When we arrived at the parish of San Lucas we were invited to dinner in the parish hall.  We met two young women who volunteered at the parish.  They talked about the massive retreat that we encountered in terms that the ‘evangelists’ would use.  One, who graduated from the conservative Roman Catholic Franciscan University in Steubenville, Ohio, was director of volunteers for the many parish projects. San Lucas had not experienced the devastation we saw in El Quiche, Espiritu Santo.

   The moving force behind the outreach of the parish was a priest from New Ulm, Minnesota, Gregg Schaffer.  He had remained neutral during the civil war, but had contacts in the government and was alerted when people in the San Lucas area were targeted.  “Father Gregg saved many lives by warning people of the government’s intentions,” we were told. Among many projects as a priest at San Lucas, he established a medical clinic, a school, a coffee project, a women’s center, and a reforestation center.  He asked his parishioners, what do you need?  Then he went to work.  Schaffer questioned financially desperate coffee growers how much they needed for their coffee in order to survive.  They told him, and he established a coffee cooperative to pay the requested prices to the growers. When peasants were thrown off the land, he bought large tracts of land for them to farm. A baby died in his arms and he responded by establishing a medical clinic.  Financial support came from pleas to faithful funders in the Minneapolis area.   Schaffer was a priest well versed in other world theology, but was basically a Minnesota pragmatist with a strong sense of survival and social justice.

   Gregg Schaffer died in 2012 after almost 50 years of ministry in Guatemala.  At San Lucas they are not sure that the projects he started will continue without him.

   



   San Lucas was a busy place preparing for end of the week rituals of Holy Week.  A companion and I went into the Church to observe the Holy Week activity.  I pointed out a piece of artwork on the inside wall of the Church.  It was a plaster representation of the Trinity – the triune God, a basic symbol of Christianity.  In the background was the Father with a black beard – very Spanish.  In front was a bird, perhaps a dove, (definitely not an eagle) and also in front, a crucified Jesus.  We asked what it meant.  A young man, who was working on a procession float in the middle aisle, responded. “That is God” he said.  “But then God is three,” I replied.  “No!”  God is one with three aspects, the Father, Son and Holy Spirit.” “Could a woman represent one aspect such as mother?” “No!” was the answer. 



   We let it go and looked at the float they were preparing.   The float was almost as wide as the middle aisle and about 15 ft. long.   At the head of the float was a large triangle (the trinity) with the ‘eye of God’ in the center.  At the rear was a boat carrying Jesus and companions, perhaps a reference to the storm on the lake.  (Matthew 8:23-27)   I did not want to strain the good will of the people by asking more questions, but I wondered if ‘the eye’ meant that God knew about the genocide.            

   The preaching in the Christian churches presents the Gospels as historical and confuses the mythical – theological with history.  The Holy Week processions in Guatemala seemed to do the same, but there is a difference in Faith and faith or belief in myth.  Scripture scholar, Jerome Murphy O’Connor, said the New Testament writers were not historians, but theologians who presented an understanding of Faith to particular audiences with their stories of Jesus. The accounts of the passion of Jesus differ and attempt to portrait who Jesus was and his mission.  If the passion stories have the character of a myth, what value do they have?  It could it be destructive; for example a cause of the holocaust.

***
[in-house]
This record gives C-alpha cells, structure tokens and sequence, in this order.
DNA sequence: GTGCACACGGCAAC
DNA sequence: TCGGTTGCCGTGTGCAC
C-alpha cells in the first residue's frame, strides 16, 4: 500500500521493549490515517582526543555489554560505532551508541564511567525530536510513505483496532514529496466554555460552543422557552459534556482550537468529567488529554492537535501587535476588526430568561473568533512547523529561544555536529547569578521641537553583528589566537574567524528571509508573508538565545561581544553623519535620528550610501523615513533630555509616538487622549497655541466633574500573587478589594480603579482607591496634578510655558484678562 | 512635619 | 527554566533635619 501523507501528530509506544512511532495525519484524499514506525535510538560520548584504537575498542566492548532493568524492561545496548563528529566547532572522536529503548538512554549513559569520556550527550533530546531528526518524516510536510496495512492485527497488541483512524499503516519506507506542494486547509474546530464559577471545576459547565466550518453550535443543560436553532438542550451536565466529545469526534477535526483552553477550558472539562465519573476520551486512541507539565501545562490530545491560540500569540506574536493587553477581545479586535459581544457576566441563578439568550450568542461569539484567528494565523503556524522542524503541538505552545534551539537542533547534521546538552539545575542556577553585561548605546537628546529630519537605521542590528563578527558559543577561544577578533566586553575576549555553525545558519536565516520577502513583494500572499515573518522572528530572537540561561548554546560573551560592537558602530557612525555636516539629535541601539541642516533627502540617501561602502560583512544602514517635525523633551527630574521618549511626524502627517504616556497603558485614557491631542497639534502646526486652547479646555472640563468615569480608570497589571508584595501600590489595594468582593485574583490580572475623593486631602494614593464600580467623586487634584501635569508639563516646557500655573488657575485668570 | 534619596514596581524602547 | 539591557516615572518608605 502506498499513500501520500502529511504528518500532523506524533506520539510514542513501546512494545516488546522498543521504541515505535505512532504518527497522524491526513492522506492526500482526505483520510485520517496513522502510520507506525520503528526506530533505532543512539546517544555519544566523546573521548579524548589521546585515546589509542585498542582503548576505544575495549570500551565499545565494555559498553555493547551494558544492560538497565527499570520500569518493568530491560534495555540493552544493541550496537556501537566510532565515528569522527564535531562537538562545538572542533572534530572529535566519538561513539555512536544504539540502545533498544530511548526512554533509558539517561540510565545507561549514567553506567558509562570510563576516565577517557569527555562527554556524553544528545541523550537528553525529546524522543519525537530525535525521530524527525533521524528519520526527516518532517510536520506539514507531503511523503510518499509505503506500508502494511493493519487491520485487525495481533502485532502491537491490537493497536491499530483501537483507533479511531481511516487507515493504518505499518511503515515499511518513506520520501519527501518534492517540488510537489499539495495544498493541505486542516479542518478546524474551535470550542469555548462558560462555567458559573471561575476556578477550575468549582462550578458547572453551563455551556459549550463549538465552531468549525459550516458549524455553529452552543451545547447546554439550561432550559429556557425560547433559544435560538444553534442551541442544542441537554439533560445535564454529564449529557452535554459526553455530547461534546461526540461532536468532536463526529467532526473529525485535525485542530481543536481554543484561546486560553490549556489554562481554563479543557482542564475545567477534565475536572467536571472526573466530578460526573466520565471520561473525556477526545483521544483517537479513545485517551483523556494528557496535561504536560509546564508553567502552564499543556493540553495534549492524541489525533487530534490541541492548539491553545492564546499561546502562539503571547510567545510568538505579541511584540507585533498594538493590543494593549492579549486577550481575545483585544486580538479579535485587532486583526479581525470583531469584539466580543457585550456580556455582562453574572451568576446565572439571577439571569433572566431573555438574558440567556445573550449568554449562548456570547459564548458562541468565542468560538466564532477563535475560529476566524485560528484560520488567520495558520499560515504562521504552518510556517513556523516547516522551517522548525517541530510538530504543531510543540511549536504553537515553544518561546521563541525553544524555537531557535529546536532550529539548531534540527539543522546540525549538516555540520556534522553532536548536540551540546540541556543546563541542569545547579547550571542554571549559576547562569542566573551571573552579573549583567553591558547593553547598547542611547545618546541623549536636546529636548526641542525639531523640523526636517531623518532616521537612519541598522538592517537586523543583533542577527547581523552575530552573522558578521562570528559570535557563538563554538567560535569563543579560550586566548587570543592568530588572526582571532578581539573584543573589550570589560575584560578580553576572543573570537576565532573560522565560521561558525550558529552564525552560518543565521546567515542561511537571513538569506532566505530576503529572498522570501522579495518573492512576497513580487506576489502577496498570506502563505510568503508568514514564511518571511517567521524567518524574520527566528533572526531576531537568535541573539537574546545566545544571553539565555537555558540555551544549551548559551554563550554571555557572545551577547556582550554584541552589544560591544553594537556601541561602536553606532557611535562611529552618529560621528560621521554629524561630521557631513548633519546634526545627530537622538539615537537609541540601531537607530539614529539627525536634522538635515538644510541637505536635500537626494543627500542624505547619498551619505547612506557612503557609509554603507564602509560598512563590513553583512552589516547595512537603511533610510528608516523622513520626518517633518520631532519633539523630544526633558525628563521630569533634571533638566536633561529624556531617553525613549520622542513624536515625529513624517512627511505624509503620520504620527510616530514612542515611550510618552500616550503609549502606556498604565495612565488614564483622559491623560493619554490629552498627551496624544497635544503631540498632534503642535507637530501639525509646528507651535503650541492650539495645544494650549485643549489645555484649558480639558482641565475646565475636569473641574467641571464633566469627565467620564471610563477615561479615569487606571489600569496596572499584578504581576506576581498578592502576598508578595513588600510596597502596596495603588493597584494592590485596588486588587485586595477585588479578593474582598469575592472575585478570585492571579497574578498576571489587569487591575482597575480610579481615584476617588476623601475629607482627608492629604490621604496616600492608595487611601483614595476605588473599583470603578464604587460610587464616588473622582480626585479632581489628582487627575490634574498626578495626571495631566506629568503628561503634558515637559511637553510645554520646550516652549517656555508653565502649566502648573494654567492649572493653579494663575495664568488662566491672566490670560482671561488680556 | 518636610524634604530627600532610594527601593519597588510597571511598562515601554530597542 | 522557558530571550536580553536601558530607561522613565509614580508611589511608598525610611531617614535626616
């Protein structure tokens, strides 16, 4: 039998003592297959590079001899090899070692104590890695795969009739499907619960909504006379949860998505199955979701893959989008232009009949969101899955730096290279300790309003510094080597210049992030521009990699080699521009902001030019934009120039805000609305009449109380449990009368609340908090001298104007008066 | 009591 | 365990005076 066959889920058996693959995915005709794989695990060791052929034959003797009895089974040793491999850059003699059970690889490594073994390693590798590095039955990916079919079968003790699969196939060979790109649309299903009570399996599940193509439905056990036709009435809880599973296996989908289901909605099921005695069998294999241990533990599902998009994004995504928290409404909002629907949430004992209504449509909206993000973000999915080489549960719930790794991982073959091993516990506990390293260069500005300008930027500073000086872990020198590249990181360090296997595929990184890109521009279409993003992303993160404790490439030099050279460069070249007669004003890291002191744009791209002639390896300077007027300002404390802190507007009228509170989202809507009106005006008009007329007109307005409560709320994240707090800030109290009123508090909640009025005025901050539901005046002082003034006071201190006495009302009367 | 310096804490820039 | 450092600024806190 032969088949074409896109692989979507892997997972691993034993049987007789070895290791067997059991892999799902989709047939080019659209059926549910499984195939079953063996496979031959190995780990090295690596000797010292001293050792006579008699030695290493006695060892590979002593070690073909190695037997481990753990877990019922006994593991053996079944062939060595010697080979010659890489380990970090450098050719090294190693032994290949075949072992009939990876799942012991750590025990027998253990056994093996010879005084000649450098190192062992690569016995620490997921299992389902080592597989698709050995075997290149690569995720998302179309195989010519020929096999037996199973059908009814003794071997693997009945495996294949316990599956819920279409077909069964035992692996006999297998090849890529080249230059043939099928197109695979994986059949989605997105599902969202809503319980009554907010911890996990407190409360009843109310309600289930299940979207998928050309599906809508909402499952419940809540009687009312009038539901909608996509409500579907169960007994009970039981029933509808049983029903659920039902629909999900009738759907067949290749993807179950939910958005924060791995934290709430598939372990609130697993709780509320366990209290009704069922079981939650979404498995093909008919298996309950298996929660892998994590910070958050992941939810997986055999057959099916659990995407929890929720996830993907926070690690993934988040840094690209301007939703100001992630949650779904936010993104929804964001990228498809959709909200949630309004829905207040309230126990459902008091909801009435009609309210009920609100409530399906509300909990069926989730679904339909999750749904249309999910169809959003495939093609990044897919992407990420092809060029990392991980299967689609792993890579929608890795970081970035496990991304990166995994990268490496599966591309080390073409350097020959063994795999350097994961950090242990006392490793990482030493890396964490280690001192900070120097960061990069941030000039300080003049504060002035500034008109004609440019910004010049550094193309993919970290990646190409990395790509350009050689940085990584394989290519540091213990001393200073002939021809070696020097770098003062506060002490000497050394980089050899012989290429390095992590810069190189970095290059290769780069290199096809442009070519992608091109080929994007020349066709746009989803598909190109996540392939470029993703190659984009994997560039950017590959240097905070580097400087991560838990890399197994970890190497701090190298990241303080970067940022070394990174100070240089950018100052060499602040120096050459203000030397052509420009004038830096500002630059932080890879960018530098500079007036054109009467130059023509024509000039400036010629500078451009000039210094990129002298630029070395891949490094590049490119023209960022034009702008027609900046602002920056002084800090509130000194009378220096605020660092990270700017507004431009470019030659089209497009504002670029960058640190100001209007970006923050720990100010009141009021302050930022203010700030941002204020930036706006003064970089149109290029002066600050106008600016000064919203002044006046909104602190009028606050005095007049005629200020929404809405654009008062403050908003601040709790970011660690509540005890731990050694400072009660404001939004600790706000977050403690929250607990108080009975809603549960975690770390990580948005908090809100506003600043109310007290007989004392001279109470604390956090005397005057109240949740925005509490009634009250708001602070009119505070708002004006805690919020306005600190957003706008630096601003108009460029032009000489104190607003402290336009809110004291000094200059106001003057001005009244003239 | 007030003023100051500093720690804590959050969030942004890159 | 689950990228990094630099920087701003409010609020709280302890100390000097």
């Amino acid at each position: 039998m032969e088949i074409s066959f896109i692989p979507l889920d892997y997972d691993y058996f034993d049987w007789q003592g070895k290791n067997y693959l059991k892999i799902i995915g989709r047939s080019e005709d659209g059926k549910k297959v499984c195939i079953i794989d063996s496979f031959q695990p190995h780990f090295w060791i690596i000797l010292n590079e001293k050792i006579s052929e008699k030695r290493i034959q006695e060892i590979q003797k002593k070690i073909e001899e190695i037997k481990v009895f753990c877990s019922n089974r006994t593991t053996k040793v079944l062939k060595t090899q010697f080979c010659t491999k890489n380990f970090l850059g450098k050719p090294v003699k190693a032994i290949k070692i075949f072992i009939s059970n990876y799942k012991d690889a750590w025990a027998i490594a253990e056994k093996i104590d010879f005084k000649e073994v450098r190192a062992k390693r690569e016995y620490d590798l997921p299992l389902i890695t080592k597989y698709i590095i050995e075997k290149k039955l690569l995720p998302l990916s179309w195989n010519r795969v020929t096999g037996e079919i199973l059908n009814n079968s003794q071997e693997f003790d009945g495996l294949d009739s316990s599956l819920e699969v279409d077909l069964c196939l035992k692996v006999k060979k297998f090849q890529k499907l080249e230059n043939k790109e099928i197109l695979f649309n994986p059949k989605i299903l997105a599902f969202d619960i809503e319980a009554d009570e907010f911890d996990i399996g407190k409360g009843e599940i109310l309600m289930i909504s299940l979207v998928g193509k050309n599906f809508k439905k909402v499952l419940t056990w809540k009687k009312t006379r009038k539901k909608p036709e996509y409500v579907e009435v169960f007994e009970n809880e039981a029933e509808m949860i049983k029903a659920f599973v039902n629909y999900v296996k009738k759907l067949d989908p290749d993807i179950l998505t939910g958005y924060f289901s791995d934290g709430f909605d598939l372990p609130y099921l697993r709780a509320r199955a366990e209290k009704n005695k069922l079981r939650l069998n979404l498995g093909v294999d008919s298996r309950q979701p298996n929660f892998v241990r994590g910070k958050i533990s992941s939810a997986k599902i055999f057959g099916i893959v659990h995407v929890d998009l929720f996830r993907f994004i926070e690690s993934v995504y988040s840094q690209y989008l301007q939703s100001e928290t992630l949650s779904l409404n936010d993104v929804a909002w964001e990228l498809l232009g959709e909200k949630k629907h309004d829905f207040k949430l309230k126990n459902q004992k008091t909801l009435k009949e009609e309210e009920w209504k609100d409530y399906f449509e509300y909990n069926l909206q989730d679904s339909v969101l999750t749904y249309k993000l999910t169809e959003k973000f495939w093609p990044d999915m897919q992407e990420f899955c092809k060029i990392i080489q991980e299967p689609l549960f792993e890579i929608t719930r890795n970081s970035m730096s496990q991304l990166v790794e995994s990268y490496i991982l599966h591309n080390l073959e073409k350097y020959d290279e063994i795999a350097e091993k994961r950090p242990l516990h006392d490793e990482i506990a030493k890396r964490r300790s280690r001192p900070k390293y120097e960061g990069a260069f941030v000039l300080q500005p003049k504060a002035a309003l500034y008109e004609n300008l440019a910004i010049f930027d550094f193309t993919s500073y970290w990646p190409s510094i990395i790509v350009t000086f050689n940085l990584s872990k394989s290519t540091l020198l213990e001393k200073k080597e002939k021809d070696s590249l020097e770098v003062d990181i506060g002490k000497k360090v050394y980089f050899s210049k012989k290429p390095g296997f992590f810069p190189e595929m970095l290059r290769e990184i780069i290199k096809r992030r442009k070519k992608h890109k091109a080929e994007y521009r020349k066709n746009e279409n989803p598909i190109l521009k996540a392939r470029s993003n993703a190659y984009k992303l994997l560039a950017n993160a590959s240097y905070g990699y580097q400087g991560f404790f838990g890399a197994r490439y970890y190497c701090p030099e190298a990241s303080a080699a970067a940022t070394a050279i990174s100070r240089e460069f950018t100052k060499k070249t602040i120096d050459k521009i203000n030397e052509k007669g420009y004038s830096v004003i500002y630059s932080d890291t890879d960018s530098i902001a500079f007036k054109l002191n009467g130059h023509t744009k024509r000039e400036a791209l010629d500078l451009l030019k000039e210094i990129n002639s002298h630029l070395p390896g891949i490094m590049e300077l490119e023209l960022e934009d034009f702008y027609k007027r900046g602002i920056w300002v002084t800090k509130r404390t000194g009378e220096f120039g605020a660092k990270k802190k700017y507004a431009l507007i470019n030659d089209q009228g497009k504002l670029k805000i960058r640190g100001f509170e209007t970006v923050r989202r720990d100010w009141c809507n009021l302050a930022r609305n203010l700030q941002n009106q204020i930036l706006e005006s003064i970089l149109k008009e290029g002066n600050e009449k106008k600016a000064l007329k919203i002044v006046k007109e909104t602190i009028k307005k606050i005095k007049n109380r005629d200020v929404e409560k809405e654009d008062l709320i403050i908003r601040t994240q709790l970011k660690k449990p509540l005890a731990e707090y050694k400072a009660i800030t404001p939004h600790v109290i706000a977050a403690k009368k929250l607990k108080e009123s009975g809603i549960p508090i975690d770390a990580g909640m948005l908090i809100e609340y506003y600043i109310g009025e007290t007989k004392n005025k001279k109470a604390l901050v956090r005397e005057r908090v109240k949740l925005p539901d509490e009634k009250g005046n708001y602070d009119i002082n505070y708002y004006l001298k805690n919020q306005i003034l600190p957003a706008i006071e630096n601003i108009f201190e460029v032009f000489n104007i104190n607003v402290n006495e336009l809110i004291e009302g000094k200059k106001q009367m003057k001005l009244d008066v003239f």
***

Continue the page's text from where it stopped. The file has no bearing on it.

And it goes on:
Since Vatican II Holy Week processions and passion plays have been carefully crafted not to portray the Jews as the executors of Jesus.  In the Holy Week ceremonies in Guatemala I did not see anything that characterized the Jews as the killers of Jesus.

   Rudolph Bultman and his German colleagues debated the issue of the New Testament as myth during World War II and immediately after the war.  In the series of essays, Kerygma and Myth, (Edited by Hans Werner Barisch, Harper, New York, 1961) the war and the holocaust are not mentioned.  Bultman’s original essay in German was published in 1941.  For Bultman, Faith is an existential affirmation that Jesus is Lord and requires radical commitment to the Lord.  Faith, according to Bultman, is between the Lord and me.

   Holy Week in Guatemala prompted me to ask:  is Holy Week there portraying Jesus’ passion and resurrection as historical fact, a myth to be believed?... or simply quaint pageantry for diversion?... or something more?  


Next Posting: Santiago Atitlan, Rev. Stan Rother – Martyr, The Peace Park.    

Friday, June 13, 2014

The Parish of Espiritu Santo in Zacualpa, Guatemala



 From the depths I call to you, Yahweh.                                                         Lord listen to my cry for help!                                                                            Listen compassionately                                                                             to my pleading.                                                          (Psalm 130)   

   The next station on our pilgrimage was the church and grounds of the parish of Espiritu Santo in the town of Zacualpa in the Department of Quiché.  Here we experienced remnants of the war which killed 200,000 people, mostly indigenous. A companion commented, “We were innocent of the story and it is graphic and startling; they walked us through.”